Honorable Minister, the availability of human resources for health determines the quality and reliability of health services.  For many years, the health sector has been facing a health worker shortage which currently stands at around 53 percent. The shortage is becoming more severe due to population growth and an increasing burden of various lifestyle diseases. But how can we improve the utilization of the health workers in rural areas if retention mechanisms at national, district, and facility levels are too weak? And how can our doctors and nurses perform their job if their work environment is in poor condition?

Honorable Minister, the availability of essential medicines, medical supplies and equipment at public health facilities is another stumbling block in the provision of quality health services in the country. There have been frequent stock outs of essential medicines and medical supplies including safe blood in public health facilities. In 2015, Sikika assessed the availability of medical equipment in 9 districts and found that only 43 percent of the dispensaries, 23 percent of the health centers, and 50 percent of the hospitals had adequate medical equipment. These chronic shortages obstruct the provision of quality health services and they are demoralizing health care workers who fail to help patients because the right supplies are not available. How can we ensure that essential medicines and medical supplies are accessible at all levels of the health system?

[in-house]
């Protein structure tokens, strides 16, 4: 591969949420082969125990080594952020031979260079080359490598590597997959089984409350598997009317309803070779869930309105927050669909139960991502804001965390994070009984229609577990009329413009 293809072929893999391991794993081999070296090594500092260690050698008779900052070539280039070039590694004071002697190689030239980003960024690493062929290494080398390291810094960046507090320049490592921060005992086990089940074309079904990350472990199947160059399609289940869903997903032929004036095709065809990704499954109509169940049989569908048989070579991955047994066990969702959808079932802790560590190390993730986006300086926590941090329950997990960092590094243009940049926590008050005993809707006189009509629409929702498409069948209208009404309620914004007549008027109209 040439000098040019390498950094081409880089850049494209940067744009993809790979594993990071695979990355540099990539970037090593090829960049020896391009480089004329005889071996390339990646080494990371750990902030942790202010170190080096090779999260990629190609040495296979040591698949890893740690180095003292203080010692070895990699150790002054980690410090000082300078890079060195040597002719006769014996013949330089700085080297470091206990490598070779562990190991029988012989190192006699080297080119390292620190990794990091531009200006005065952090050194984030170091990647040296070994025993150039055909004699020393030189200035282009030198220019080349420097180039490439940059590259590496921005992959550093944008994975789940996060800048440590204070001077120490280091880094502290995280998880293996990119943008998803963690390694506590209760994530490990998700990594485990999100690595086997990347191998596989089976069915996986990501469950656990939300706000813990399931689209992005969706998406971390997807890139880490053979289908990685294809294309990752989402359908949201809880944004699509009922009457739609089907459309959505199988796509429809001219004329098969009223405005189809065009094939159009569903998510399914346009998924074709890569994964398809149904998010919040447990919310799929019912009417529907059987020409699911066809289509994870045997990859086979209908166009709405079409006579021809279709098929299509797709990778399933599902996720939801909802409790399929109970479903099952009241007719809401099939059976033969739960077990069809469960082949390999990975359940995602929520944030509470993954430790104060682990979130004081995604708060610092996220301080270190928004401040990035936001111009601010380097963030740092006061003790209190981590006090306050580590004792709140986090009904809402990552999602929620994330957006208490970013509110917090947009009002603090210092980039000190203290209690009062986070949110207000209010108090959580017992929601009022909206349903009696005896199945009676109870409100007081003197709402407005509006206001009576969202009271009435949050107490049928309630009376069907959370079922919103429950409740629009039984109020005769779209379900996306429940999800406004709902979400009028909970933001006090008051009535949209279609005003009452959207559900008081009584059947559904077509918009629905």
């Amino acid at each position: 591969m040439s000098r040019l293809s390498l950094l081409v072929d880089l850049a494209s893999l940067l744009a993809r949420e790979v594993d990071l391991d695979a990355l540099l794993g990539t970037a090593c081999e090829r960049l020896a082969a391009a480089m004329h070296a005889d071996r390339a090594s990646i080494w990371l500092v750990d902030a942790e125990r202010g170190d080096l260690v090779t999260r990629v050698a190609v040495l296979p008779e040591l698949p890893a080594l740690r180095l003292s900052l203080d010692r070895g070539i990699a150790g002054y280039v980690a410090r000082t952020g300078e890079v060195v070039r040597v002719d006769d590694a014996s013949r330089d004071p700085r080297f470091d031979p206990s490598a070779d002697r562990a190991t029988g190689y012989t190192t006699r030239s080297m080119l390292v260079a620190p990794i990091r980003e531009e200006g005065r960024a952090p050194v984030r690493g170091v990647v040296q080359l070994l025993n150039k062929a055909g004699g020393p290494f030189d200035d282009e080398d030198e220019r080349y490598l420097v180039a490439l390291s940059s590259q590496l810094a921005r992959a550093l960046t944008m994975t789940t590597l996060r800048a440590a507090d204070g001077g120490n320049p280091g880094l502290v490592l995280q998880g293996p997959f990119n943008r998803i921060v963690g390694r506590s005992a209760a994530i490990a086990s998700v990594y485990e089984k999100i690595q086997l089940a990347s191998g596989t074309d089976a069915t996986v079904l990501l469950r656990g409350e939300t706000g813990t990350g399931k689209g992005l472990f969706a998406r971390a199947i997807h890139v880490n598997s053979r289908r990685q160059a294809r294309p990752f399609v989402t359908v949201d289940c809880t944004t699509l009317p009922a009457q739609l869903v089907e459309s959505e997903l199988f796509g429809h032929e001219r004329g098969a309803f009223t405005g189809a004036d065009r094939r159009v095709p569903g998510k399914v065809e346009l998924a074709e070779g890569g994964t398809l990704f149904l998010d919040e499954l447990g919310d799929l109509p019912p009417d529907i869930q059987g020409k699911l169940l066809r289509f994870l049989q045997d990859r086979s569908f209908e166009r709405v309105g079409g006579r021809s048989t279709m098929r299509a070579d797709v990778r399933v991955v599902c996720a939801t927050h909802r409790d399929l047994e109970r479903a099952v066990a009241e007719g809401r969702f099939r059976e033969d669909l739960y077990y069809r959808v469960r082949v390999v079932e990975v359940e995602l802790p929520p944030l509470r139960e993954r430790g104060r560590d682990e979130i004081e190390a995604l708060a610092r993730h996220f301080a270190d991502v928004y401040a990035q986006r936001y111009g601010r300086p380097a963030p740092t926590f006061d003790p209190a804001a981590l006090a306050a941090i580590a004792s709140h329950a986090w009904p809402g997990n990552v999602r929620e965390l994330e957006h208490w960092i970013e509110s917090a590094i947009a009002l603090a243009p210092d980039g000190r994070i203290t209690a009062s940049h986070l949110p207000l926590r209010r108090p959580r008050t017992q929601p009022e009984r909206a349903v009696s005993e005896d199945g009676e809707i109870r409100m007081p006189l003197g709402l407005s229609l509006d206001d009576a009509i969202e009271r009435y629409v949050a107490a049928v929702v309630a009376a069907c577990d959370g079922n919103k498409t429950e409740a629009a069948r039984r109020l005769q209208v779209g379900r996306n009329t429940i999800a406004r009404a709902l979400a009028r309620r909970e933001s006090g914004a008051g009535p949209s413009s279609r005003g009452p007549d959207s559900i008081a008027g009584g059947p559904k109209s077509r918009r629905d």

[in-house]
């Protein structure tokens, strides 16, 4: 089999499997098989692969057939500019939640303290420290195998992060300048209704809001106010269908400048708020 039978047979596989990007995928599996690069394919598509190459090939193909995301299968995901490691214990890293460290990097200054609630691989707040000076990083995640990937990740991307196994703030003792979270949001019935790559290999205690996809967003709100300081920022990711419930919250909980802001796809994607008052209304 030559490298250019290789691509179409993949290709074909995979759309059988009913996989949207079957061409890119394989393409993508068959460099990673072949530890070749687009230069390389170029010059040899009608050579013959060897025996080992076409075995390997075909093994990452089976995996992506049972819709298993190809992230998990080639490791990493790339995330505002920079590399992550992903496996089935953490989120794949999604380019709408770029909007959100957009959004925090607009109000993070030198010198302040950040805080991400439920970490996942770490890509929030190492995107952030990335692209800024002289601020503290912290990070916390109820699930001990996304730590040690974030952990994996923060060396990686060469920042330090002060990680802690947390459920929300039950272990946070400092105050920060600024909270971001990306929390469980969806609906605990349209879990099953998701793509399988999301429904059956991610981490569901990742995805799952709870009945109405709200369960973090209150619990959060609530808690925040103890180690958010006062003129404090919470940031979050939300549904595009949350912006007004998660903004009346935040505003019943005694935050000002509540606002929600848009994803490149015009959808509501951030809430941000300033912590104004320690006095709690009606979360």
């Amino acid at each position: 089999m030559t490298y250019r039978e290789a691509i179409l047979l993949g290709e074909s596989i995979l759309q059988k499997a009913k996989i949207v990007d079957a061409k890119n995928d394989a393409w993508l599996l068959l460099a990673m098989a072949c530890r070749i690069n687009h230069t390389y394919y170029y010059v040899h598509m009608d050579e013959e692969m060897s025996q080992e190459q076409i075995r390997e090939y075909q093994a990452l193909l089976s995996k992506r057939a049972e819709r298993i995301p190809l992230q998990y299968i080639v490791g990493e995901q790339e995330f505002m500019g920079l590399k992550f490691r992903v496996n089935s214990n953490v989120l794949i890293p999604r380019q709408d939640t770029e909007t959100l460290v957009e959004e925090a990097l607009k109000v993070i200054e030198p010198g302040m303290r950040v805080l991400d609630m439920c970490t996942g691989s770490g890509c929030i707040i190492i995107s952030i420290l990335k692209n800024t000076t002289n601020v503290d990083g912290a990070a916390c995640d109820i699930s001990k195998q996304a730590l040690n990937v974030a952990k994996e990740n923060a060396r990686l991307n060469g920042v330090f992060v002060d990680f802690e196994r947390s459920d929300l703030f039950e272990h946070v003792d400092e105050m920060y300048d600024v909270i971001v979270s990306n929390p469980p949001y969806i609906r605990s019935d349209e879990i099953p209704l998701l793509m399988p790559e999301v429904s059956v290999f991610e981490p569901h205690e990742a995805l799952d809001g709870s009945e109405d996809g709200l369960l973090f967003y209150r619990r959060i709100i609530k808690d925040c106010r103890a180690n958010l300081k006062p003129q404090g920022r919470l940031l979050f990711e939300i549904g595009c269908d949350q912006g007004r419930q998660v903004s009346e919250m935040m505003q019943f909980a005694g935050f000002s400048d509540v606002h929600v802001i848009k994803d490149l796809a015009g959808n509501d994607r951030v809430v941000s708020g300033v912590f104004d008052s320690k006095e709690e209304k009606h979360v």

Honourable Minister, we call for deliberate efforts of your Ministry to strengthen health sector financing, revenue management, and to improve the accessibility of human resources for health and essential medicines and medical supplies. More specifically, we recommend your Ministry to implement the following actions to achieve the goal of Universal Health Coverage.

  1. Devise clear mechanisms and guidelines for the collection, management and utilization of revenues at public health facilities. Good governance principles like citizens’ participation, transparency, and accountability of public servants should be practiced at all levels.
  3. Set a per capita spending target for the current HSSP that can and will be progressively achieved over the next 5 years.  Moreover, strengthen the existing health insurance schemes CHF, TIKA and NHIF in preparation of the mandatory health insurance system.
  5. Promote an equitable distribution of health workers and sound retention mechanisms at all levels. Increase funding and enrollment at health and social welfare training institutions to reduce the existing shortages. The government should also consider providing loans to mid-cadre level students in both public and private health training institutes.
  7. Pursue the target of at least 80 percent stock availability of essential medicines, medical supplies and equipment by the end of 2016. The government should allocate sufficient funding to health facilities, strengthen the procurement and delivery system, and end existing pilferages.

Thank you.
Irenei Kiria, Executive Director of Sikika (on behalf of Policy Forum)